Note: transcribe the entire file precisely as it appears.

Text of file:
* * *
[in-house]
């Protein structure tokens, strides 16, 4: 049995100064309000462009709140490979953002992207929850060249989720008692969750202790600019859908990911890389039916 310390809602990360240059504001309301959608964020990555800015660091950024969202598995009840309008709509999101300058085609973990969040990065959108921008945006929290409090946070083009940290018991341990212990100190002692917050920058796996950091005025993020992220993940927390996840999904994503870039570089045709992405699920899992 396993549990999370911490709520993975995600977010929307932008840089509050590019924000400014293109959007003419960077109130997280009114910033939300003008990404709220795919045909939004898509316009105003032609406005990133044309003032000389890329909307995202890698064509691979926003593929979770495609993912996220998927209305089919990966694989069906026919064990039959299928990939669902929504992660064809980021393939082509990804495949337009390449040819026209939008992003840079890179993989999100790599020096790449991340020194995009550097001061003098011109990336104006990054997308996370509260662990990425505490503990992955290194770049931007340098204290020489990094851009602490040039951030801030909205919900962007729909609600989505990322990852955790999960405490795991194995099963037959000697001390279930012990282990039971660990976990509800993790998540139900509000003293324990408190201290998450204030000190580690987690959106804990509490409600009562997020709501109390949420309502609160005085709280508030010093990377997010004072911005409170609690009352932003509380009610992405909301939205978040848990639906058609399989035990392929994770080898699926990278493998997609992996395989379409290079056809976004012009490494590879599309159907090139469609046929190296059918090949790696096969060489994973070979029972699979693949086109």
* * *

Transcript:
[in-house]
């Protein structure tokens, strides 16, 4: 049995100064309000462009709140490979953002992207929850060249989720008692969750202790600019859908990911890389039916 310390809602990360240059504001309301959608964020990555800015660091950024969202598995009840309008709509999101300058085609973990969040990065959108921008945006929290409090946070083009940290018991341990212990100190002692917050920058796996950091005025993020992220993940927390996840999904994503870039570089045709992405699920899992 396993549990999370911490709520993975995600977010929307932008840089509050590019924000400014293109959007003419960077109130997280009114910033939300003008990404709220795919045909939004898509316009105003032609406005990133044309003032000389890329909307995202890698064509691979926003593929979770495609993912996220998927209305089919990966694989069906026919064990039959299928990939669902929504992660064809980021393939082509990804495949337009390449040819026209939008992003840079890179993989999100790599020096790449991340020194995009550097001061003098011109990336104006990054997308996370509260662990990425505490503990992955290194770049931007340098204290020489990094851009602490040039951030801030909205919900962007729909609600989505990322990852955790999960405490795991194995099963037959000697001390279930012990282990039971660990976990509800993790998540139900509000003293324990408190201290998450204030000190580690987690959106804990509490409600009562997020709501109390949420309502609160005085709280508030010093990377997010004072911005409170609690009352932003509380009610992405909301939205978040848990639906058609399989035990392929994770080898699926990278493998997609992996395989379409290079056809976004012009490494590879599309159907090139469609046929190296059918090949790696096969060489994973070979029972699979693949086109």